How can we better inform people who have sleep apnea about their sleeping patterns and empower them to have meaningful discussions with their physicians?


Doctors often prescribe CPAP (continuous positive airway pressure) machine therapy to sleep apnea sufferers. A CPAP machine generally consists of a mask that covers the mouth and/or nose, and it increases air pressure in the throat to prevent the airway from collapsing. While regulating breathing, CPAP machines can also record vast amounts of data, which can then be viewed and analyzed during medical visits by physicians.

It is our contention that people would be helped by gaining a better understanding of what happens while they sleep, enabling them to become better educated about their sleep history, and finally, to empower patients to have informed discussions about their sleep experiences with their physicians.

Our Process

Previous Work

First we did research on previous work in which we evaluated the effectiveness of two different CPAP visualization tools: SleepMapper and SleepyHead. We found that one offered too much information and the other offered too little. We wanted to create a visualization tool that stands in the middle for average CPAP users to view their own data on in a meaningful way.

User Research

Then, we did user resarch through in-person, semi-structured interviews. We discovered that most users have a heavy reliance upon their doctors to interpret their results and to inform them of any irregularities. When we conducted web research to investigate CPAP machine user statistics, we discovered that most people who are diagnosed with sleep apnea are male, overweight, and over the age of 40, another similarity shared between our participants. Although sleep apnea can affect anyone at any age, even children, our interviewees happened to be typical users of CPAP machines. From these as well as our previous work research, we created a provisional persona.


Then, I created initial sketches based off of the data points we found most imporant to users, keeping in mind our target users by referring to our persona.

CPAP Sketches


Of all the data measures available, respondents expressed highest interest in AHI (67%), apnea (61%), leak (60%), average AHI (54%), and pressure (51%). Based on this feedback, we then focused on those data points deemed most significant and extractable from our users’ SD cards. Then we utilized them in our next step: The Card Sort.

Card Sort

We conducted a card sorting exercise via OptimalSort, an online card sorting tool, and used terms that we identified from our interviews and surveys. In this round of research we had three CPAP user participants who helped us by sorting the terms into three categories: Important, Somewhat Important, and Not Important. Amongst their results we found that they all agreed that important terms included: AHI, Apnea, and Average Hours of Use. The popularity of the terms also coincided with our findings from the earlier survey.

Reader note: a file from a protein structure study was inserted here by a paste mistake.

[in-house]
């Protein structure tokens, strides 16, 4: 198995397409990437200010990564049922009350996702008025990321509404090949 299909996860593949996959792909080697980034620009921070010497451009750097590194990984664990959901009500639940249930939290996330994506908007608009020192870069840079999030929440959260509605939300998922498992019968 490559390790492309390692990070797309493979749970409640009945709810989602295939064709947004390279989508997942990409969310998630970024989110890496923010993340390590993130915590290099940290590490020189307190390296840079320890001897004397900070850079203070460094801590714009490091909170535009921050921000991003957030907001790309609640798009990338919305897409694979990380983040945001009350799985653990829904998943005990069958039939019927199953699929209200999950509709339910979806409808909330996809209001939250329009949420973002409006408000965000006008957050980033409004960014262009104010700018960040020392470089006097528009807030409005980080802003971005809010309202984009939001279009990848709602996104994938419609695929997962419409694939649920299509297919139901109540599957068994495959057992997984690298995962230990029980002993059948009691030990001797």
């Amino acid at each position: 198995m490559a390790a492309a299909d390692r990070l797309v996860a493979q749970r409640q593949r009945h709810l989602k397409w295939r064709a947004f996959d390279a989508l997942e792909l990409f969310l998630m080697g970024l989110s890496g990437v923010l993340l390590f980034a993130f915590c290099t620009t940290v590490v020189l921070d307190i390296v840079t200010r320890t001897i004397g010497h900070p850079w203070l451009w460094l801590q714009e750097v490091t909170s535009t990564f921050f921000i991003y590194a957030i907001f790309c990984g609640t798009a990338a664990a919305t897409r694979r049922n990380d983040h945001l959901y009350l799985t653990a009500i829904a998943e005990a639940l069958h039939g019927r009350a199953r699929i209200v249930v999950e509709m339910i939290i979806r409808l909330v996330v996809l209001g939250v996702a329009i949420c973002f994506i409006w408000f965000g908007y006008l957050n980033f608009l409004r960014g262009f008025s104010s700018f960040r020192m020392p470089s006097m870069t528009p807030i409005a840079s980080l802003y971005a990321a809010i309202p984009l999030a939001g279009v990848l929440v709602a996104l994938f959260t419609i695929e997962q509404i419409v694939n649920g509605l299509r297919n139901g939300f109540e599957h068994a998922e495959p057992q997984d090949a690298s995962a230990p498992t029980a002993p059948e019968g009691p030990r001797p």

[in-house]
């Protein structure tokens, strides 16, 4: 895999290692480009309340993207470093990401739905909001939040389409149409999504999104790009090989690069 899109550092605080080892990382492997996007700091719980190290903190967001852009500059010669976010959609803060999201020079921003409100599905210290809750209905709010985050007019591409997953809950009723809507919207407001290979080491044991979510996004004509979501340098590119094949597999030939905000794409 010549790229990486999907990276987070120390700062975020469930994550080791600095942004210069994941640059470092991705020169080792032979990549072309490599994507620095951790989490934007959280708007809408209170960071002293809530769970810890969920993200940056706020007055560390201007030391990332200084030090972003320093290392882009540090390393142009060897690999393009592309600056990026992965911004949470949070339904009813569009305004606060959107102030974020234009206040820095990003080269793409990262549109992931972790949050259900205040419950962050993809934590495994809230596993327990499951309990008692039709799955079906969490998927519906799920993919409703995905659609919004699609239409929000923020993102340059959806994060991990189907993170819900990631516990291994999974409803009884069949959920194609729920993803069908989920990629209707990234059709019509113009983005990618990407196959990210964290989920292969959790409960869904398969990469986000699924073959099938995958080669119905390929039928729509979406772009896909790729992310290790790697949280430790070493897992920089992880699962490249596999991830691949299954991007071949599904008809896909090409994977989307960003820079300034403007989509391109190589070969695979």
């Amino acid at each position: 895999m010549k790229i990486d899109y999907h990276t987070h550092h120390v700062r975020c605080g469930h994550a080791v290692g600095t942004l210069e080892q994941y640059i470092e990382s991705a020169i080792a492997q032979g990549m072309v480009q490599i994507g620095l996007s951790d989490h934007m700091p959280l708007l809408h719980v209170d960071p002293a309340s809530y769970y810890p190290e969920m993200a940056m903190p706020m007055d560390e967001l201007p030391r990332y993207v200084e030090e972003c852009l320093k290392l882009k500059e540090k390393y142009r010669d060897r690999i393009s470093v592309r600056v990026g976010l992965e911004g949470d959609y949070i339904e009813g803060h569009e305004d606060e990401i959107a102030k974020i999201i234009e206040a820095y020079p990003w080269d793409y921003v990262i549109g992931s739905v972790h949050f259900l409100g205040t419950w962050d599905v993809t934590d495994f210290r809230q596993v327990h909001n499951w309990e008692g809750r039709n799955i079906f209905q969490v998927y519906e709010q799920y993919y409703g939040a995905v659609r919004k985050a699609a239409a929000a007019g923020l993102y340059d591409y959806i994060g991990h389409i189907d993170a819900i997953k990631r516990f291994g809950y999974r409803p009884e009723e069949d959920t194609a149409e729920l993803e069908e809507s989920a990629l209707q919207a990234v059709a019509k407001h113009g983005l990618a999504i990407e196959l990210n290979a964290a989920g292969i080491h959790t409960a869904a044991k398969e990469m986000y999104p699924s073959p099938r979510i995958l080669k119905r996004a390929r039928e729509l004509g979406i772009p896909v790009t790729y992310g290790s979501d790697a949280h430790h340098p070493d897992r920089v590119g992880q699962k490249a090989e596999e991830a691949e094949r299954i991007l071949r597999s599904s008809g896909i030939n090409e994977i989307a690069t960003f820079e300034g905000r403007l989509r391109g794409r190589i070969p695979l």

Tableau Visualizations

Based on the results of the surveys and card sorting exercises, we incorporated participant and respondent preferences within our visualizations. We began with ideation as each team member experimented in Tableau to develop visualizations that incorporated user feedback. Afterwards, we collectively critiqued all visualization concepts and identified the designs with the most promise. We then began the task of relating visualizations to one another in a way that would introduce context to the dashboard stories. These dashboards were then tested by potential users by having them attempt a series of tasks. Finally, we refined our dashboards once more and arrived at our final versions.

User Evaluations

We created a usability test for our two initial dashboards below. We administered the tests to two CPAP users, and one Non-CPAP user. The tests consisted of four tasks for each dashboard and a questionnaire administered at the end. The first task used a “think aloud” protocol to acquire users first impressions of the data visualization. The remaining tasks were designed to evaluate how easy it was for users to answer questions about the data. The difficulty of the tasks increased as users moved through each. The results of all user tests were analyzed in a team review session. We discussed initial “aha” moments, reviewed the responses for each task, and noted any consistencies and discrepancies that were discovered.


From the list of findings we recieved from our evaluations, we made the following revisions to our visualizations:

  1. Changed the color scheme to adhere with a color-blind effective palette
  2. Added titles for the dashboards
  3. Clarified names of the data points
  4. Improved definitions
  5. Edited the names in the x and y axes to be more descriptive
  6. Increased the font size for the axes
  7. Eliminated AHI from dashboard 2
  8. Matched y-axis on dashboard 2
  9. Fixed the legends
  10. Disabled clickable legends since they do not filter and sort
  11. Included a help button with definitions in one consistent location

We also hosted them on a Wix website. By doing this, we were able to create a tutorial for first-time Tableau users. We were also able to congregate all the data point definitions into a "help" page.


Click on the images to redirect to our visualization website.

Chip Conner
Gail Thynes
Tanner Page
Jennifer Wong

Final Report
Tableau Visualizations

Research Findings
Design Sketches
Card Sort Results
Survey Results
Usability Results
Tableau Dashboards

Google Form